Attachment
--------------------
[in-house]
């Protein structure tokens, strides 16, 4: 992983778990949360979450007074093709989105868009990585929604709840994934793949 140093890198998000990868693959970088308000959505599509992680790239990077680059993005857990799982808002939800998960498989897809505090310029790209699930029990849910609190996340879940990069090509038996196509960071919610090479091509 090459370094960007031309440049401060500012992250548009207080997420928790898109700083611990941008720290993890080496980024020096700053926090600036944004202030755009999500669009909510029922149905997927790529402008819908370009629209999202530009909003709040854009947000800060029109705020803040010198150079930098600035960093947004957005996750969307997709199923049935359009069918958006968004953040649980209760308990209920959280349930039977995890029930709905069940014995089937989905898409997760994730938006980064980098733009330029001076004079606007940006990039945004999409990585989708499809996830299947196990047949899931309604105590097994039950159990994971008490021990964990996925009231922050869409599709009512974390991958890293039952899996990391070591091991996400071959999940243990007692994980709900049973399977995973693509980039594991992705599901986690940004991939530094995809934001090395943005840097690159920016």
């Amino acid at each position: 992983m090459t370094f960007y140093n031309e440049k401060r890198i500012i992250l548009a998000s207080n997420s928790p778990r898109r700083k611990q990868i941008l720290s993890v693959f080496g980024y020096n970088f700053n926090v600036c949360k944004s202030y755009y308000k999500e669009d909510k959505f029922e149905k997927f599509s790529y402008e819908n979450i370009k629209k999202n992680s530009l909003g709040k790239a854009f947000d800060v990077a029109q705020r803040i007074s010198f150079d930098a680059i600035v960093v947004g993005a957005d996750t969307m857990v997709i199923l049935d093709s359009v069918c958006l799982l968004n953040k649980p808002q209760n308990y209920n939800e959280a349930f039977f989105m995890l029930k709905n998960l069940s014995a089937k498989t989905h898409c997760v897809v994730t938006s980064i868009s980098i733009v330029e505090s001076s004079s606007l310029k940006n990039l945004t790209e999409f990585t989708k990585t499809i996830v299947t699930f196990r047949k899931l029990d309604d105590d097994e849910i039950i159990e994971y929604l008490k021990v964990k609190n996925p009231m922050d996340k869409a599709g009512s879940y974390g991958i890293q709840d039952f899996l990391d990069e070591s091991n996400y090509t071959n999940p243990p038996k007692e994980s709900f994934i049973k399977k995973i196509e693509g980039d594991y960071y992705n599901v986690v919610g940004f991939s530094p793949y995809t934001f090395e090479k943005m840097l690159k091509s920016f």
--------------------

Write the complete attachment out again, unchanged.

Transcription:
[in-house]
């Protein structure tokens, strides 16, 4: 992983778990949360979450007074093709989105868009990585929604709840994934793949 140093890198998000990868693959970088308000959505599509992680790239990077680059993005857990799982808002939800998960498989897809505090310029790209699930029990849910609190996340879940990069090509038996196509960071919610090479091509 090459370094960007031309440049401060500012992250548009207080997420928790898109700083611990941008720290993890080496980024020096700053926090600036944004202030755009999500669009909510029922149905997927790529402008819908370009629209999202530009909003709040854009947000800060029109705020803040010198150079930098600035960093947004957005996750969307997709199923049935359009069918958006968004953040649980209760308990209920959280349930039977995890029930709905069940014995089937989905898409997760994730938006980064980098733009330029001076004079606007940006990039945004999409990585989708499809996830299947196990047949899931309604105590097994039950159990994971008490021990964990996925009231922050869409599709009512974390991958890293039952899996990391070591091991996400071959999940243990007692994980709900049973399977995973693509980039594991992705599901986690940004991939530094995809934001090395943005840097690159920016």
């Amino acid at each position: 992983m090459t370094f960007y140093n031309e440049k401060r890198i500012i992250l548009a998000s207080n997420s928790p778990r898109r700083k611990q990868i941008l720290s993890v693959f080496g980024y020096n970088f700053n926090v600036c949360k944004s202030y755009y308000k999500e669009d909510k959505f029922e149905k997927f599509s790529y402008e819908n979450i370009k629209k999202n992680s530009l909003g709040k790239a854009f947000d800060v990077a029109q705020r803040i007074s010198f150079d930098a680059i600035v960093v947004g993005a957005d996750t969307m857990v997709i199923l049935d093709s359009v069918c958006l799982l968004n953040k649980p808002q209760n308990y209920n939800e959280a349930f039977f989105m995890l029930k709905n998960l069940s014995a089937k498989t989905h898409c997760v897809v994730t938006s980064i868009s980098i733009v330029e505090s001076s004079s606007l310029k940006n990039l945004t790209e999409f990585t989708k990585t499809i996830v299947t699930f196990r047949k899931l029990d309604d105590d097994e849910i039950i159990e994971y929604l008490k021990v964990k609190n996925p009231m922050d996340k869409a599709g009512s879940y974390g991958i890293q709840d039952f899996l990391d990069e070591s091991n996400y090509t071959n999940p243990p038996k007692e994980s709900f994934i049973k399977k995973i196509e693509g980039d594991y960071y992705n599901v986690v919610g940004f991939s530094p793949y995809t934001f090395e090479k943005m840097l690159k091509s920016f």